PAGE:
Field of Science

IOM to Public: Childhood Vaccine Schedule is Safe


Hey parents: if you've been taken in by anti-vaccine discussions on the internet, you might want to look at the newest report from the Institute of Medicine.  After a lengthy and thorough review of the evidence, the IOM issued a report last week that found that the current childhood immunization schedule in the United States is safe.

The IOM committee specifically looked for evidence that vaccination is linked to "autoimmune diseases, asthma, hypersensitivity, seizures, child developmental disorders, learning or developmental disorders, or attention deficit or disruptive disorders", including autism.  Their finding: no evidence suggests a link to any of these conditions.

The motivation for the report is the growing incidence of parents who worry that there are "too many, too soon" - a catchphrase that was the basis of an anti-vaccine campaign led by Generation Rescue and its spokesmodel, Jenny McCarthy.  This concern, which sounds reasonable on its face, never had any evidence to support it.

Anti-vaccine activists have pointed out, correctly, that the number of vaccines has increased significantly over the past several decades.  The current schedule has as many as 24 immunizations in a child's first two years, and up to five injections in a single visit.  The reason for this is simple: the scientific community has developed vaccines against a growing number of childhood illnesses.  As a result, many diseases that used to infect millions of children each year, killing or permanently injuring thousands of infants and toddlers, have almost disappeared from modern societies.  This is a good thing.

Many parents have been convinced to "slow down" vaccines after hearing advice from self-proclaimed vaccination authorities, such as "Dr. Bob" Sears.  Sears has published his own alternative vaccine schedule (which he apparently just made up - he certainly didn't do a scientific study) and whose has gotten rich selling his book and offering other advice.  Journalist Seth Mnookin calls Sears "a first-rate huckster."

Noted vaccine expert Paul Offit, in a peer-reviewed article in the journal Pediatrics four years ago, explained how Sears ignores all the science on vaccine safety, sometimes simply replacing objective evidence with his own "facts." Offit also called out Sears for his advising parents not to vaccinate their kids, but then not to tell their neighbors:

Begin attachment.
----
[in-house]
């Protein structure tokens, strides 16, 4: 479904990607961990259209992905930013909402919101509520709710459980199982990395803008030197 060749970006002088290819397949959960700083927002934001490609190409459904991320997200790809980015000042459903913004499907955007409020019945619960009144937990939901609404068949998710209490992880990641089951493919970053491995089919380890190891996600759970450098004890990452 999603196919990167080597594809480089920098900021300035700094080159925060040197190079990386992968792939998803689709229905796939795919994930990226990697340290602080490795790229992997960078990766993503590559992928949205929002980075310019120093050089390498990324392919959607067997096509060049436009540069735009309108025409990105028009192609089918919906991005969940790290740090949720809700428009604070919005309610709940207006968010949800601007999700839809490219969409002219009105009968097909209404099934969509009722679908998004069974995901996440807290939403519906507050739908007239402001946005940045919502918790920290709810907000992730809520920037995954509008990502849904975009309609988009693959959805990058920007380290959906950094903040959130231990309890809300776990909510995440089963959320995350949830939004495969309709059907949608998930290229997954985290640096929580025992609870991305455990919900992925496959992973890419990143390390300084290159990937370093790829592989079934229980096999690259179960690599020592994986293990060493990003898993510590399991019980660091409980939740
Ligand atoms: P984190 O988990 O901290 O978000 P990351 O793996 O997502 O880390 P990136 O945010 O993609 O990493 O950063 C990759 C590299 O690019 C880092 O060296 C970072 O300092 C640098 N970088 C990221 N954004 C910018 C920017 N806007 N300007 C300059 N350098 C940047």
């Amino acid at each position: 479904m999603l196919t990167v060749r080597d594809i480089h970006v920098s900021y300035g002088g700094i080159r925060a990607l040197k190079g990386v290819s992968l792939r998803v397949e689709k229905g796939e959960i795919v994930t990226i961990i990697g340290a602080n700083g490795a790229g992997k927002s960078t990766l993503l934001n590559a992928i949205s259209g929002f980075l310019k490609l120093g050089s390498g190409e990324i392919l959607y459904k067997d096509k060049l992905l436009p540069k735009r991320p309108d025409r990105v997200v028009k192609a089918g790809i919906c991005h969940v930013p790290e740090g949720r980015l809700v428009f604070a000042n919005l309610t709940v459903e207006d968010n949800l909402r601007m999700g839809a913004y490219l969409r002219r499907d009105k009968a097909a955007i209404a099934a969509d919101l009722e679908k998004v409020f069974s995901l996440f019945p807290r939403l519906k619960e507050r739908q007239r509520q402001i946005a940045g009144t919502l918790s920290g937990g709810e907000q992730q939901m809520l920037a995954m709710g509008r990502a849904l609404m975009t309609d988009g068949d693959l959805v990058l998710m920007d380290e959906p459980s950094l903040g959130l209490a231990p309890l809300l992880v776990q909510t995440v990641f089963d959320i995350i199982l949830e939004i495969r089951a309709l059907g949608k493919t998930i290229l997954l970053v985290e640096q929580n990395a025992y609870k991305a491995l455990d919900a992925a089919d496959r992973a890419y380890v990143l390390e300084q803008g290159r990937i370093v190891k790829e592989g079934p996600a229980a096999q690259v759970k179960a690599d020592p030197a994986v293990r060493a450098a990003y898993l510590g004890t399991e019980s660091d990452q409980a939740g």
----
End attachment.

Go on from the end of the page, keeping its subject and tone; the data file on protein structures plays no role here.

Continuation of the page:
“I also warn [parents] not to share their fears with their neighbors, because if too many people avoid the MMR, we'll likely see the diseases increase significantly.” [wrote "Dr. Bob" Sears]  
In this astonishingly selfish comment, Sears admits that herd immunity works, but then says don't tell your neighbors, because then their kids might get sick and infect your unvaccinated kids.

Offit's article is a thorough, point-by-point rebuttal of Sears' numerous claims, many of them either misleading or downright false.  I highly recommend it.  Or  read the IOM's report online, for free.  Don't waste your money on Dr. Bob's book.

Let's hope all parents will follow the recommended vaccine schedule and ignore the voices of fear and unreason who are trying to scare them.  If you're still in doubt, read the heartbreaking story, from just a few days ago, of 7-year-old Alijah Williams in New Zealand.  Alijah's well-educated parents thought they were doing the right thing by withholding vaccines, after reading some scary material on the internet.  Alijah was infected with tetanus last year and fought it for months, nearly dying in the process.  His recovery will take 12 months, during which he will have to re-learn how to eat and walk on his own.  His parents have now become activists trying to spread the word among their community that infections are the real threat - not vaccines.


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